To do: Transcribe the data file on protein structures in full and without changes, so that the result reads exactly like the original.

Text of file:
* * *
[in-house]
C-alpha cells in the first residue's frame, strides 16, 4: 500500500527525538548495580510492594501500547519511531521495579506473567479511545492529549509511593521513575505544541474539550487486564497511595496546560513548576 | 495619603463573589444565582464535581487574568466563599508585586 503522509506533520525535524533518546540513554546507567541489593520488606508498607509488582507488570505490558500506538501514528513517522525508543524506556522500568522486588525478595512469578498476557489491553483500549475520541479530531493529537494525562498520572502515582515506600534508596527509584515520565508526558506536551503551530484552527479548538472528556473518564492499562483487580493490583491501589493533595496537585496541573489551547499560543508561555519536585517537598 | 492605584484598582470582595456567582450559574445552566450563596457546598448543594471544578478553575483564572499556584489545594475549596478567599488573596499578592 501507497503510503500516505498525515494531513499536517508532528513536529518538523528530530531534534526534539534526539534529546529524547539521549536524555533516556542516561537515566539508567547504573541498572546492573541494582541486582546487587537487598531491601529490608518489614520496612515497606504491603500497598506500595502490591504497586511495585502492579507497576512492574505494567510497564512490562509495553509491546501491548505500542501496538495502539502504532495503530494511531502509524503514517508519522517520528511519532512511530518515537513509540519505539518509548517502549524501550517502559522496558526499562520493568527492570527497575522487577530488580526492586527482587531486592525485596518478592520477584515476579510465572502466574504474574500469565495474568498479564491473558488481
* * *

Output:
[in-house]
C-alpha cells in the first residue's frame, strides 16, 4: 500500500527525538548495580510492594501500547519511531521495579506473567479511545492529549509511593521513575505544541474539550487486564497511595496546560513548576 | 495619603463573589444565582464535581487574568466563599508585586 503522509506533520525535524533518546540513554546507567541489593520488606508498607509488582507488570505490558500506538501514528513517522525508543524506556522500568522486588525478595512469578498476557489491553483500549475520541479530531493529537494525562498520572502515582515506600534508596527509584515520565508526558506536551503551530484552527479548538472528556473518564492499562483487580493490583491501589493533595496537585496541573489551547499560543508561555519536585517537598 | 492605584484598582470582595456567582450559574445552566450563596457546598448543594471544578478553575483564572499556584489545594475549596478567599488573596499578592 501507497503510503500516505498525515494531513499536517508532528513536529518538523528530530531534534526534539534526539534529546529524547539521549536524555533516556542516561537515566539508567547504573541498572546492573541494582541486582546487587537487598531491601529490608518489614520496612515497606504491603500497598506500595502490591504497586511495585502492579507497576512492574505494567510497564512490562509495553509491546501491548505500542501496538495502539502504532495503530494511531502509524503514517508519522517520528511519532512511530518515537513509540519505539518509548517502549524501550517502559522496558526499562520493568527492570527497575522487577530488580526492586527482587531486592525485596518478592520477584515476579510465572502466574504474574500469565495474568498479564491473558488481